All-Ireland child cardiac unit in Dublin is confirmed
Children's cardiac surgery services for Northern Ireland are to be relocated to Dublin within 18 months after Health Minister Jim Wells formally accepted proposals for a single, all-Ireland children's heart surgery centre.
Proposed changes had already been supported by Mr Wells last October after a team of US experts made the recommendations to scrap children's heart surgeries in Belfast's Royal Victoria Hospital. But the final decision, announced yesterday, has sparked a mixed response from both campaigners and politicians.
Surgery stopped last December, with children from Northern Ireland travelling to Dublin and England for the procedures.
The new all-island network is expected to be in place within 15-18 months with the hub for surgery based in Our Lady's Children's Hospital in Crumlin, Dublin. In the interim period, children face further upheaval and have to continue to make the journey to England.
Mr Wells said: "While I fully understand the concerns expressed about the ending of surgery in Belfast, we really had to accept this given the overwhelming clinical evidence that we simply do not have sufficient numbers of patients to meet the very rigorous international standards required for the treatment of this condition."
Following a public consultation on the issue last year, Mr Wells published a cross-border document setting out guidelines for the new all-Ireland service. It set out the framework for the establishment of a single congenital heart disease network across the island of Ireland, as recommended by the International Working Group (IWG) on Congenital Cardiac Services.
The new clinical network will be established from April 1, comprising of a Cross-Jurisdictional Oversight Group and all-island Clinical Network Board, and will be chaired by Dr Leonard O'Hagan, the CEO of the Royal College of Physicians of Ireland.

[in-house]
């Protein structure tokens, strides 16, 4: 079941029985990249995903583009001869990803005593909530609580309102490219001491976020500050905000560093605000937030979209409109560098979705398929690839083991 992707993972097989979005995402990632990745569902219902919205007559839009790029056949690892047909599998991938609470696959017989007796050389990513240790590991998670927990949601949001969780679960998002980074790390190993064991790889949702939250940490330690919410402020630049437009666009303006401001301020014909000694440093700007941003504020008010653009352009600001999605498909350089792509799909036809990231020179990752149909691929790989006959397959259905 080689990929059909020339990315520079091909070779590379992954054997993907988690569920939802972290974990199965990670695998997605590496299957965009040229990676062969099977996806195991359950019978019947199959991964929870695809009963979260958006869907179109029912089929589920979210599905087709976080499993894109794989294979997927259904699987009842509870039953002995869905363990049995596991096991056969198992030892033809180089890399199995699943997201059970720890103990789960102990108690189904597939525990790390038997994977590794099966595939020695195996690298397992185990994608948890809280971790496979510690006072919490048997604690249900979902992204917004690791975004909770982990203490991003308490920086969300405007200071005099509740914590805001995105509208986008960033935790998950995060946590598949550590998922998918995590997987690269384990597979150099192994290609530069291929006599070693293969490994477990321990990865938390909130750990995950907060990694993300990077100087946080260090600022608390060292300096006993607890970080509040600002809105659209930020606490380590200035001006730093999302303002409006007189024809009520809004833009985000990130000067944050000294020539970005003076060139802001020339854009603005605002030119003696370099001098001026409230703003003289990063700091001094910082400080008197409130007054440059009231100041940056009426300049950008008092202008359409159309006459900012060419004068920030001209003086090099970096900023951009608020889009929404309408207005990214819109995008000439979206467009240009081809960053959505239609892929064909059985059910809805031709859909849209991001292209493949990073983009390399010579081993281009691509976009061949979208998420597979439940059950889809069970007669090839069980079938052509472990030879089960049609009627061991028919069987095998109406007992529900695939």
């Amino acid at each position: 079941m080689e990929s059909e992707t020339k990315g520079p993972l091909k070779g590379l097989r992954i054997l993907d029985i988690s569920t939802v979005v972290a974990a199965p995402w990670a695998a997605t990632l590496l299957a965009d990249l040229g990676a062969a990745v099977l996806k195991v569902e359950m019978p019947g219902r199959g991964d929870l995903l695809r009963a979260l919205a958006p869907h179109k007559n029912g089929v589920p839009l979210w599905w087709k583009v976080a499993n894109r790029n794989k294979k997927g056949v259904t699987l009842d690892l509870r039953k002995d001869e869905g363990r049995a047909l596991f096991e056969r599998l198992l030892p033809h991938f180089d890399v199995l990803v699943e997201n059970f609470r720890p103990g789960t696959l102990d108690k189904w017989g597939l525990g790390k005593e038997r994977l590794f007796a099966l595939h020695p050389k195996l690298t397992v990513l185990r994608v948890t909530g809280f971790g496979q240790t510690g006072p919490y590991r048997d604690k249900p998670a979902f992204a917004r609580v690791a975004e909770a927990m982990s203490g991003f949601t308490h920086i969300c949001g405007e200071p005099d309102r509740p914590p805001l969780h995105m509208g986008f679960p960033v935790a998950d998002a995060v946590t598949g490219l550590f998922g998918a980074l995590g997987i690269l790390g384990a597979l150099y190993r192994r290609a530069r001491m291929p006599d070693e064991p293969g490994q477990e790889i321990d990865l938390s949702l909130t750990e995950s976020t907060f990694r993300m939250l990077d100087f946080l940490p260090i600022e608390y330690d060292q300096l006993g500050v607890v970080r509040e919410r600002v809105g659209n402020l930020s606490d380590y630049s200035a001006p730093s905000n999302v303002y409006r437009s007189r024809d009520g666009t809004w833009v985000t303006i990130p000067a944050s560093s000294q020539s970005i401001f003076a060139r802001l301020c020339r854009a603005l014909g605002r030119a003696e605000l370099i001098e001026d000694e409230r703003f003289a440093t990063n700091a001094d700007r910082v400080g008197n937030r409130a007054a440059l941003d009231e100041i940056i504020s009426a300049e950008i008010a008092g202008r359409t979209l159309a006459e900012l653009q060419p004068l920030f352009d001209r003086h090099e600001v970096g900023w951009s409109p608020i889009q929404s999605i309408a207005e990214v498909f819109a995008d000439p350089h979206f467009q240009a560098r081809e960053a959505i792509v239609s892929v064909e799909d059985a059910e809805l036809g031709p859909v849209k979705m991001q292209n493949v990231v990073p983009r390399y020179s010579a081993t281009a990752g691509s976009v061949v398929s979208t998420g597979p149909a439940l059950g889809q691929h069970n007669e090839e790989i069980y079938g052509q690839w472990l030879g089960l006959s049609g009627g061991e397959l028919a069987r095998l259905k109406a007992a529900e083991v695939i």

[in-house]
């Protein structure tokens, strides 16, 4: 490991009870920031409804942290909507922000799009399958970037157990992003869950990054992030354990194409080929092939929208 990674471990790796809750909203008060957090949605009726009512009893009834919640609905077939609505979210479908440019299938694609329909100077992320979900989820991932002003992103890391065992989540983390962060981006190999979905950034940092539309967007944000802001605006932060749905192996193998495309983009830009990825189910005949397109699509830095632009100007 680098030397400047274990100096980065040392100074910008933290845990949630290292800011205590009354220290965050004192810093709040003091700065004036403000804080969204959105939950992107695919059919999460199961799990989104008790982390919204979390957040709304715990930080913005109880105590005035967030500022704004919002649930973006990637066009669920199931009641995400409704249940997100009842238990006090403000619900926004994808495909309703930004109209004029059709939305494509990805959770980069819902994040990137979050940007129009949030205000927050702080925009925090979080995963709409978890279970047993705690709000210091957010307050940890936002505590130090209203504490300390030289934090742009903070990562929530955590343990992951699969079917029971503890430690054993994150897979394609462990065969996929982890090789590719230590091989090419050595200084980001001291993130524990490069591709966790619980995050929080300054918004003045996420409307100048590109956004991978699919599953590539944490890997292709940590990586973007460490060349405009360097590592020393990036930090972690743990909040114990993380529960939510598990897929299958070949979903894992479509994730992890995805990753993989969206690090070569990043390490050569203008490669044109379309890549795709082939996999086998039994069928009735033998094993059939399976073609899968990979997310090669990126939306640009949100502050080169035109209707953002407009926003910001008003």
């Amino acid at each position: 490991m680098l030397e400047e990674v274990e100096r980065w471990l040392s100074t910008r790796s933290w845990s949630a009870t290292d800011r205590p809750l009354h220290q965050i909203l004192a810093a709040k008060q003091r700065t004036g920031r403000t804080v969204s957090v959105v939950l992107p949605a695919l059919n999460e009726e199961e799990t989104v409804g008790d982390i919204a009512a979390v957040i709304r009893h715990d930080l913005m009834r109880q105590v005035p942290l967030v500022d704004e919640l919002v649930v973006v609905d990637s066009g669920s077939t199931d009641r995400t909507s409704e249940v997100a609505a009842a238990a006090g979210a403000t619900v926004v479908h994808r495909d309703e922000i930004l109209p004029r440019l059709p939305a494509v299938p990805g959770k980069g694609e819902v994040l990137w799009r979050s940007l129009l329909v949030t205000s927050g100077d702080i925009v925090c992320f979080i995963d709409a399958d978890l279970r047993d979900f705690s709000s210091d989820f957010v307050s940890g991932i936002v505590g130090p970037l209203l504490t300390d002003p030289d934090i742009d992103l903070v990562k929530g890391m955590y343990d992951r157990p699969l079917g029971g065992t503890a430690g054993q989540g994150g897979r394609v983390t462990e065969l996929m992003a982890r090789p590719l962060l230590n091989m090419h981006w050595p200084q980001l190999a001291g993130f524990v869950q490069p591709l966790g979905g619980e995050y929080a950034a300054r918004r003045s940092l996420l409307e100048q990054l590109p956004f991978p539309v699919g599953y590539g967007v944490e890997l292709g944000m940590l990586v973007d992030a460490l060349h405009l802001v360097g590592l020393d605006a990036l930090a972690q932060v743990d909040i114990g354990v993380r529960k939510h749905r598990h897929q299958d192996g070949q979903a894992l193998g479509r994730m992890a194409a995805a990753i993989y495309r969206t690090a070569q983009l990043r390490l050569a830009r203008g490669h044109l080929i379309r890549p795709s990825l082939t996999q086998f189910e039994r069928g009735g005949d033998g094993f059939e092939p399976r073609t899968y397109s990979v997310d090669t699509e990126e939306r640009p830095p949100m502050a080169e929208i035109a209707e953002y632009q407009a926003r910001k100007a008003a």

The review team of US experts - led by Dr John Mayer - concluded there were insufficient patients to sustain a two-centre cardiac surgery and interventional cardiology service in both Dublin and Belfast. The new network would see four surgeons in Dublin each perform around 125 operations a year. But 10 new beds need to be opened in Dublin to cope with the number of patients.
Parents and campaigners who battled for since 2012 to retain specialist services welcomed the new model of care but said the implementation must not be delayed.
Sarah Quinlan, chief executive of Children's Heartbeat Trust, said: "Our overriding priority as we began this campaign was to ensure the treatment provided to children with congenital heart disease was the most appropriate, clinically and in terms of family support. At the start of this process we were promised an improved service, now we need to see this being delivered without delay.
"There is still an interim period of up to 15 months while the new all-island structure is put in place and during that time families still face the upheaval of travelling to England for surgery. Ministers from Belfast and Dublin need to work to reduce that time period as much as possible. We will also be seeking assurances that when emergency surgery is required in Dublin during that interim period it will be available."
UUP's Jo-Anne Dobson MLA said: "The service in Belfast has been cut long before sufficient capacity in Our Lady's Hospital outside Dublin has been created. It is a scandalous situation that for the next 18 months the vast majority of children will have no choice but to continue to travel to England."
In 2012 it emerged that children's heart surgery at the Royal was not sustainable, with operations taking place in either England or Dublin. A review was commissioned by health ministers in Northern Ireland and the Republic of Ireland led by international surgeon Dr John Mayer from Harvard Medical School. He backed an all-island surgery model based in Our Lady's Children's Hospital in south Dublin.